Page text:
Law can be used as a tool to encourage economic efficiency. The practitioner of law and economics considers law as a social tool, forgetting the unique and defining features of the law. Economists majorly assume that human beings are rational decision-makers, who base their decisions on what satisfies them the most, and, respond to incentives. In rational maximization of personal satisfaction, the decision-maker adjusts a means to an end in the most efficient way possible. They weight their actions based on what will make them happier. One of the biggest descriptive claims concerning law and economics is in its tools for encouraging economically efficient social relationships. But this is not a claim that can be easily understood without properly laying the foundation.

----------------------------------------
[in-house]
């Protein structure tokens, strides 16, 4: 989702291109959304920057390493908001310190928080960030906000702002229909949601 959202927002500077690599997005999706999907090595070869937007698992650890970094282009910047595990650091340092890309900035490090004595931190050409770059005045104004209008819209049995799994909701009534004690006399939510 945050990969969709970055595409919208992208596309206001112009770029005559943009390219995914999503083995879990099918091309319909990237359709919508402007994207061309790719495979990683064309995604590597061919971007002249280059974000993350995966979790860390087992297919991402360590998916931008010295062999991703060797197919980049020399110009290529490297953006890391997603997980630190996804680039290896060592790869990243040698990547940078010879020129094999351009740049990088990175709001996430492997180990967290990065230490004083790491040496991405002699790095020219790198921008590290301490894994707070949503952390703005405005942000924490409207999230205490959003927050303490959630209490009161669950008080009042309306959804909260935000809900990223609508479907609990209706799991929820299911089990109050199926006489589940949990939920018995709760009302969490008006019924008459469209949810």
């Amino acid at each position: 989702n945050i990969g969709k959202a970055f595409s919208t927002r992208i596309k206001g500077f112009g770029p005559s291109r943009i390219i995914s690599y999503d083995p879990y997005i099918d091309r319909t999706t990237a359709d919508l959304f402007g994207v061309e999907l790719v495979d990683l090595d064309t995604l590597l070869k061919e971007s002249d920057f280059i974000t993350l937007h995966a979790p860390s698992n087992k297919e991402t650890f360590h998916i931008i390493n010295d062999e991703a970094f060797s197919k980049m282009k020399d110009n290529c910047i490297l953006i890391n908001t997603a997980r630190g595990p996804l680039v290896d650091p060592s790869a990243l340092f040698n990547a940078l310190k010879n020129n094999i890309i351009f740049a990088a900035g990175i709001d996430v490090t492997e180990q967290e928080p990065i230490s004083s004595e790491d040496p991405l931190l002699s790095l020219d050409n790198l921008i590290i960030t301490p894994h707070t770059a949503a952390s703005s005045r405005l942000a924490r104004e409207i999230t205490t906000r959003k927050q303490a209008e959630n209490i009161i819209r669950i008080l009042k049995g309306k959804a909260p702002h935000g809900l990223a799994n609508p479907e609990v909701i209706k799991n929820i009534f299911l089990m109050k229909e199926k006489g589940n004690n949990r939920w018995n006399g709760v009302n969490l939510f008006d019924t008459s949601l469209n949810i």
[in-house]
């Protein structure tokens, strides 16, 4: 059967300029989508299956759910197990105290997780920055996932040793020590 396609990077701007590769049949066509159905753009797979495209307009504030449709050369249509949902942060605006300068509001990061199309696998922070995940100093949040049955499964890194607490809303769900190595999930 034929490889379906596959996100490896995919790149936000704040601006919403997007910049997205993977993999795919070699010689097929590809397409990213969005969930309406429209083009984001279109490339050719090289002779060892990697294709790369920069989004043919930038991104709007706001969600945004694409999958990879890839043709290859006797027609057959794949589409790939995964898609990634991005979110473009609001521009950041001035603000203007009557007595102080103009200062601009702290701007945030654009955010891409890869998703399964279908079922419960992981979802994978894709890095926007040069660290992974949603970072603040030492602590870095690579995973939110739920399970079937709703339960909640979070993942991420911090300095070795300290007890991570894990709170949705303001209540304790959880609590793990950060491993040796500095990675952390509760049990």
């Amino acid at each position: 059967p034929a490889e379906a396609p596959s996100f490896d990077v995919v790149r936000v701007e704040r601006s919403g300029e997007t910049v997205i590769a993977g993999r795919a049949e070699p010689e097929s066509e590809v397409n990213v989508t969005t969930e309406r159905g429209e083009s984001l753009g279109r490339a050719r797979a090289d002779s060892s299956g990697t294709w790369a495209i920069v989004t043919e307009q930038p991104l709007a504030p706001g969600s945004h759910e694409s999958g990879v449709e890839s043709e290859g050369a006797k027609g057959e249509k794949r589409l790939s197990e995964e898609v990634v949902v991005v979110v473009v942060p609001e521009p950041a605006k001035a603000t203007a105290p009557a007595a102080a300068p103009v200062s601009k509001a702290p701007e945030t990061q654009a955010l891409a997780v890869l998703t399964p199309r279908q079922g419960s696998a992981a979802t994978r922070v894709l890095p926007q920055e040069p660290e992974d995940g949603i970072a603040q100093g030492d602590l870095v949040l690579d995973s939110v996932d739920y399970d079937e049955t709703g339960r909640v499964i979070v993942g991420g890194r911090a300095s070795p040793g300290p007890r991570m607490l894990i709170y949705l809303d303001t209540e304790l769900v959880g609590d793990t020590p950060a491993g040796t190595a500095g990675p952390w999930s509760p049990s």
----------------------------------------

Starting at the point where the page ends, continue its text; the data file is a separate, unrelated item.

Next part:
One essential tool for understanding law and economics is a set of fundamental concepts. The most pivotal assumption in economics is the rationality of human beings, which we have seen above. There is more net value of resources where more efficient allocation is involved. Efficiency in allocating resources is differentiated from equity, which as more concerned with justice in the proper distribution of wealth. And since people value some goods higher or lower than others, economic efficiency can be achieved through the voluntary transfer of properties. When decisions are made involving two people, one person ends up with more benefits than the other. Some economists have extended into the arguments that in contractual exchange is morally optimal because it fits within both Kantian and utilitarian theories of morality. They argue that a contract is seen as a good representation of the relationships between free and rational agents. Economists use different approaches and terms to describe the possible outcome of economic exchanges.